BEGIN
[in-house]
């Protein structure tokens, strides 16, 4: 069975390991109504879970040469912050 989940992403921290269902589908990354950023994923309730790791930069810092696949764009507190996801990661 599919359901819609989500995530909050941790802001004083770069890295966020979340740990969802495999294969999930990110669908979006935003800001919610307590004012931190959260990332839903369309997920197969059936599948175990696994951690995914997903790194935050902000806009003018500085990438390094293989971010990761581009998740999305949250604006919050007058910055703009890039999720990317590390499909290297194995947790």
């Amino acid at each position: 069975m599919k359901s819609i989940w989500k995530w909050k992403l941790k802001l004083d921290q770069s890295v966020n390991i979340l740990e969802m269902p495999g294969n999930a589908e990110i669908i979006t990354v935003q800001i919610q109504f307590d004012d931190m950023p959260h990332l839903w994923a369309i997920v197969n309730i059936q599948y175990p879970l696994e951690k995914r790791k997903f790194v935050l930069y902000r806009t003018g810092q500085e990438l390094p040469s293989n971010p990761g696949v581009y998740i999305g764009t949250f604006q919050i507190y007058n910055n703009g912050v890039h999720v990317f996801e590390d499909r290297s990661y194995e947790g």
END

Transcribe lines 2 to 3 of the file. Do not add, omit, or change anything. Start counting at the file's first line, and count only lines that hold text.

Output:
């Protein structure tokens, strides 16, 4: 069975390991109504879970040469912050 989940992403921290269902589908990354950023994923309730790791930069810092696949764009507190996801990661 599919359901819609989500995530909050941790802001004083770069890295966020979340740990969802495999294969999930990110669908979006935003800001919610307590004012931190959260990332839903369309997920197969059936599948175990696994951690995914997903790194935050902000806009003018500085990438390094293989971010990761581009998740999305949250604006919050007058910055703009890039999720990317590390499909290297194995947790």
């Amino acid at each position: 069975m599919k359901s819609i989940w989500k995530w909050k992403l941790k802001l004083d921290q770069s890295v966020n390991i979340l740990e969802m269902p495999g294969n999930a589908e990110i669908i979006t990354v935003q800001i919610q109504f307590d004012d931190m950023p959260h990332l839903w994923a369309i997920v197969n309730i059936q599948y175990p879970l696994e951690k995914r790791k997903f790194v935050l930069y902000r806009t003018g810092q500085e990438l390094p040469s293989n971010p990761g696949v581009y998740i999305g764009t949250f604006q919050i507190y007058n910055n703009g912050v890039h999720v990317f996801e590390d499909r290297s990661y194995e947790g």